|Title||Editorial: Zebrafish Models for Human Disease Studies|
|Authors||Zang, L., Torraca, V., Shimada, Y. and Nishimura, N.|
Zebrafish are an attractive vertebrate model organism for biomedical discovery (Tavares and Santos Lopes, 2013). The advantages of using zebrafish are well known and include cost-effectiveness, high fecundity, short generation time, external development, transparency of embryonic stages, and ease of genome manipulation. These features have provided investigators with a vertebrate model with unprecedented potential for the live imaging of biological processes (Okuda and Hogan, 2020) and genetic and drug screenings (Shah et al., 2015; Lam and Peterson, 2019).
Zebrafish models have been used in developmental biology and embryogenesis (Briggs, 2002; Mathavan et al., 2005). They have been increasingly used to investigate human diseases in the last 2 decades due to the high degree of genetic, anatomical, and physiological similarities to humans (Dooley and Zon, 2000; Adamson et al., 2018). Over 80% of disease-causing human proteins have an orthologue in zebrafish, and the publishing of the zebrafish reference genome in 2013 accelerated disease modelling in this organism. Consequently, our understanding of disease mechanisms and the development of new medical treatments have expanded. Notably, new therapeutic targets and molecules have been identified using zebrafish, which are now being considered for human trials or are awaiting clinical applications. Nevertheless, more zebrafish models are needed to broaden our understanding of human diseases.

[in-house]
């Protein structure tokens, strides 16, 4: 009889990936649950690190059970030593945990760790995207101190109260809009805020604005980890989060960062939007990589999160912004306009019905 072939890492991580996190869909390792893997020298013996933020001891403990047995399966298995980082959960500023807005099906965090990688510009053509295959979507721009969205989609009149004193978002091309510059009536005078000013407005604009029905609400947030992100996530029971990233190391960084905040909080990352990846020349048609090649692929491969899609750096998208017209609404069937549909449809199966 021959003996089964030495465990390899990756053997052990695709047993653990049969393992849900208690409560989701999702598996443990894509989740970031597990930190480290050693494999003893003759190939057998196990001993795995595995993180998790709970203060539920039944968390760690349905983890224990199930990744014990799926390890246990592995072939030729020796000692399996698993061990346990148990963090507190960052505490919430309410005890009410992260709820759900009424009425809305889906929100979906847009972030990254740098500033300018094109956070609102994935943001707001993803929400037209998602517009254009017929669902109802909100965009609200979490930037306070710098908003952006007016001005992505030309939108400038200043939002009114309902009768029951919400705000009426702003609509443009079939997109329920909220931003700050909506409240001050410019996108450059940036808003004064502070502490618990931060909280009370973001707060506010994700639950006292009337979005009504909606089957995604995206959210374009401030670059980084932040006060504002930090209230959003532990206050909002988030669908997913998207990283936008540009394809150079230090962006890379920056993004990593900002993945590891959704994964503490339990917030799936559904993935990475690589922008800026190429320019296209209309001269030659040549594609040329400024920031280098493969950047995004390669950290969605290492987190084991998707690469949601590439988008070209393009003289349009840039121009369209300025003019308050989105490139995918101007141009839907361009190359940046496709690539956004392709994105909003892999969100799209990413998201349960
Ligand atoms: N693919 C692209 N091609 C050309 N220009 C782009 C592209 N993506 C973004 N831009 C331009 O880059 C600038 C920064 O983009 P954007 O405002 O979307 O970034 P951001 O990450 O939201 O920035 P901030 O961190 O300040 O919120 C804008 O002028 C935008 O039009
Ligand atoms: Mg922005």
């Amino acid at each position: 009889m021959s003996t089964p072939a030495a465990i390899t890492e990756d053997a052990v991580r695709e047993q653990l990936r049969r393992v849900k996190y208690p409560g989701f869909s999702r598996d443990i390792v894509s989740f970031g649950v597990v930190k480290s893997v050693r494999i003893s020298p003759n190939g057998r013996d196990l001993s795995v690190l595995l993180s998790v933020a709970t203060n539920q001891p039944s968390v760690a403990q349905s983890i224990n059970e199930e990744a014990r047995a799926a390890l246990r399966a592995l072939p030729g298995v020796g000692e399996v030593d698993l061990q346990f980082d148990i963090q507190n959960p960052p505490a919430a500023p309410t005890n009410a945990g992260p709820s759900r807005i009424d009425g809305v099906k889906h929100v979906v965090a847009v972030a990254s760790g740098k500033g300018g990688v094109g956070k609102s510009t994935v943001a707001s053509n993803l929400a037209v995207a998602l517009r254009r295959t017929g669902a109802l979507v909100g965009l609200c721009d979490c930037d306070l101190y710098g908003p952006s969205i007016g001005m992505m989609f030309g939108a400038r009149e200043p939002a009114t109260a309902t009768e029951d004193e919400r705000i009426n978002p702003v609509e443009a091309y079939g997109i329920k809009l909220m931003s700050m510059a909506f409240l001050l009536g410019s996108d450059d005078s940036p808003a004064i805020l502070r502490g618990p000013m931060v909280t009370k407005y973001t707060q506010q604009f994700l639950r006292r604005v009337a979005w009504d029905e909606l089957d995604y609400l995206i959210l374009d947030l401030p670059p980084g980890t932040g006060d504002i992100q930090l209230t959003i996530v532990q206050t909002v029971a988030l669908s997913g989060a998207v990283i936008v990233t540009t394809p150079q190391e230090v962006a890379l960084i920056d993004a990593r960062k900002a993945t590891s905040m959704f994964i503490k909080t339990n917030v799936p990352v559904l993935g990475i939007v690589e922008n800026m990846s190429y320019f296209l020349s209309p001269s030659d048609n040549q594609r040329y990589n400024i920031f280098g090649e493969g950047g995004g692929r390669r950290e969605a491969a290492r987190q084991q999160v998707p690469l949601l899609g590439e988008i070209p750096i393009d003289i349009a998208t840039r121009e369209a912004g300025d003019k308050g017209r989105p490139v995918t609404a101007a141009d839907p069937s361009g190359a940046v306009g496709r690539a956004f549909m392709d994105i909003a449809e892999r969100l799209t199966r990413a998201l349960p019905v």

The current research topic in Frontiers of Cell and Developmental Biology includes 35 original and review articles from 224 authors, containing a wide range of examples on how zebrafish contribute as an animal model to our understanding of various human diseases. The collection encompasses different areas of investigation: as further detailed by the sections below.
|Journal||Frontiers in Cell and Developmental Biology|
|Digital Object Identifier (DOI)||https://doi.org/10.3389/fcell.2022.861941|
|Web address (URL)||http://www.scopus.com/inward/record.url?eid=2-s2.0-85127682614&partnerID=MN8TOARS|